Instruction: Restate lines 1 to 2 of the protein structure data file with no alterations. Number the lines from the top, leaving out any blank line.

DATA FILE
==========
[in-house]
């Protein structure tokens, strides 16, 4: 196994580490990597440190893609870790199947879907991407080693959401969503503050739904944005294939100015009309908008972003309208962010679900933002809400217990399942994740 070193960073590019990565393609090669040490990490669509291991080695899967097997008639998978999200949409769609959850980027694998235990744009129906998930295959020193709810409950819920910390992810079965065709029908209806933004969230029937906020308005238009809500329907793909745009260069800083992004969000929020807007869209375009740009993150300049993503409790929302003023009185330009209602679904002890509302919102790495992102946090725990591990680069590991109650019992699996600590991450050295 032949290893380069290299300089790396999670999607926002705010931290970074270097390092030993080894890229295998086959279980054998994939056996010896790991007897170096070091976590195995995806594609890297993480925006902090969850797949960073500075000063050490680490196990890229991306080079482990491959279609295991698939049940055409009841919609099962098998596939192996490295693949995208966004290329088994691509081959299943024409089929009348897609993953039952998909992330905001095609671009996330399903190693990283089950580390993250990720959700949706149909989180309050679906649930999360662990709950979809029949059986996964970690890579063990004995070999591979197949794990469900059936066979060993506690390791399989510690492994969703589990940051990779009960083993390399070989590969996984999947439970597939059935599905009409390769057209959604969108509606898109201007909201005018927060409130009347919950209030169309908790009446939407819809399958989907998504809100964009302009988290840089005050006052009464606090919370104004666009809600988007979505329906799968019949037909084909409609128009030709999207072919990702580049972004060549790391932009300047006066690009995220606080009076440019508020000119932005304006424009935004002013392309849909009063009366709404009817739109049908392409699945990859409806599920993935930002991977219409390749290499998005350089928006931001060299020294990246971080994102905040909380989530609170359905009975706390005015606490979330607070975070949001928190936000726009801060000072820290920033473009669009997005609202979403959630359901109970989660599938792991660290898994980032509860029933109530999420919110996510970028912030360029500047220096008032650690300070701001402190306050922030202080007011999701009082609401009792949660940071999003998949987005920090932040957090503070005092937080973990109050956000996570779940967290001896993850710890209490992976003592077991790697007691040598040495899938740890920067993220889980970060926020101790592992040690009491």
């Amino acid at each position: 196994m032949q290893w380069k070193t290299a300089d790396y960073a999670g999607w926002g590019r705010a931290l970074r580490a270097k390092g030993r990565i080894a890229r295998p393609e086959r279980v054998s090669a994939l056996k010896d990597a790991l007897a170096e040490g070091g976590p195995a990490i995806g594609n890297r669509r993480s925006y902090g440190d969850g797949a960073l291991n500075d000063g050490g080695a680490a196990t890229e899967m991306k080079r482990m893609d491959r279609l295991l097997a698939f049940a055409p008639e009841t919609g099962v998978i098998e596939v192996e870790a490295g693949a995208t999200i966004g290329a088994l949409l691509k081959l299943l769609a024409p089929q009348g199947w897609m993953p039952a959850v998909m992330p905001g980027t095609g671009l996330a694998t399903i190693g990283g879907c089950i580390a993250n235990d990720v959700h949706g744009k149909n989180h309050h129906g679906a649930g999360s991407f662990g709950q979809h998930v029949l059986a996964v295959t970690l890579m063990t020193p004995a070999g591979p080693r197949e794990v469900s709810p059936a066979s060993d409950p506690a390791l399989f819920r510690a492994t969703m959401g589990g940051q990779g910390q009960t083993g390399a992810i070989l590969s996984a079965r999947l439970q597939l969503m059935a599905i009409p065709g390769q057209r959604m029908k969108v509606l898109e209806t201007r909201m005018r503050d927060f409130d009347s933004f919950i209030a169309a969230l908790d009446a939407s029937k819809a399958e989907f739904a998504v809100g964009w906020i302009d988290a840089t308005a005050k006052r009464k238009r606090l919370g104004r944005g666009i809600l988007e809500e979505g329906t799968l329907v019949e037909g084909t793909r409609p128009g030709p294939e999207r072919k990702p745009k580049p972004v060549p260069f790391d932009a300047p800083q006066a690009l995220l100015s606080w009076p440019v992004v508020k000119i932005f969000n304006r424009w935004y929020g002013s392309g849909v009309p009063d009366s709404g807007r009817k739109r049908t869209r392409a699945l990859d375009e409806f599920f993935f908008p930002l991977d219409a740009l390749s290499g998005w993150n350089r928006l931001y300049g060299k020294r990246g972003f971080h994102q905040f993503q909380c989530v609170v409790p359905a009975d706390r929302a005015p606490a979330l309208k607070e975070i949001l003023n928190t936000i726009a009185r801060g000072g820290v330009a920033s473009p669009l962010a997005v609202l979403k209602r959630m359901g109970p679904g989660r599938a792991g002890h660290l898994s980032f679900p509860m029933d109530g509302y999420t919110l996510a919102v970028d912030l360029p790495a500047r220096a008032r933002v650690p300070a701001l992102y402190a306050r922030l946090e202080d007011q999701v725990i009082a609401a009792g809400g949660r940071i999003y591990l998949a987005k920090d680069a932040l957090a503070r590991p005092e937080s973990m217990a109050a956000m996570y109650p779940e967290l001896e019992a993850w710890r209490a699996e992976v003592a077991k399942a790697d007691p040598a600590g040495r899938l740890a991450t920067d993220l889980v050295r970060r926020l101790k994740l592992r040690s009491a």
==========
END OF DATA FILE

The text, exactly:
[in-house]
């Protein structure tokens, strides 16, 4: 196994580490990597440190893609870790199947879907991407080693959401969503503050739904944005294939100015009309908008972003309208962010679900933002809400217990399942994740 070193960073590019990565393609090669040490990490669509291991080695899967097997008639998978999200949409769609959850980027694998235990744009129906998930295959020193709810409950819920910390992810079965065709029908209806933004969230029937906020308005238009809500329907793909745009260069800083992004969000929020807007869209375009740009993150300049993503409790929302003023009185330009209602679904002890509302919102790495992102946090725990591990680069590991109650019992699996600590991450050295 032949290893380069290299300089790396999670999607926002705010931290970074270097390092030993080894890229295998086959279980054998994939056996010896790991007897170096070091976590195995995806594609890297993480925006902090969850797949960073500075000063050490680490196990890229991306080079482990491959279609295991698939049940055409009841919609099962098998596939192996490295693949995208966004290329088994691509081959299943024409089929009348897609993953039952998909992330905001095609671009996330399903190693990283089950580390993250990720959700949706149909989180309050679906649930999360662990709950979809029949059986996964970690890579063990004995070999591979197949794990469900059936066979060993506690390791399989510690492994969703589990940051990779009960083993390399070989590969996984999947439970597939059935599905009409390769057209959604969108509606898109201007909201005018927060409130009347919950209030169309908790009446939407819809399958989907998504809100964009302009988290840089005050006052009464606090919370104004666009809600988007979505329906799968019949037909084909409609128009030709999207072919990702580049972004060549790391932009300047006066690009995220606080009076440019508020000119932005304006424009935004002013392309849909009063009366709404009817739109049908392409699945990859409806599920993935930002991977219409390749290499998005350089928006931001060299020294990246971080994102905040909380989530609170359905009975706390005015606490979330607070975070949001928190936000726009801060000072820290920033473009669009997005609202979403959630359901109970989660599938792991660290898994980032509860029933109530999420919110996510970028912030360029500047220096008032650690300070701001402190306050922030202080007011999701009082609401009792949660940071999003998949987005920090932040957090503070005092937080973990109050956000996570779940967290001896993850710890209490992976003592077991790697007691040598040495899938740890920067993220889980970060926020101790592992040690009491």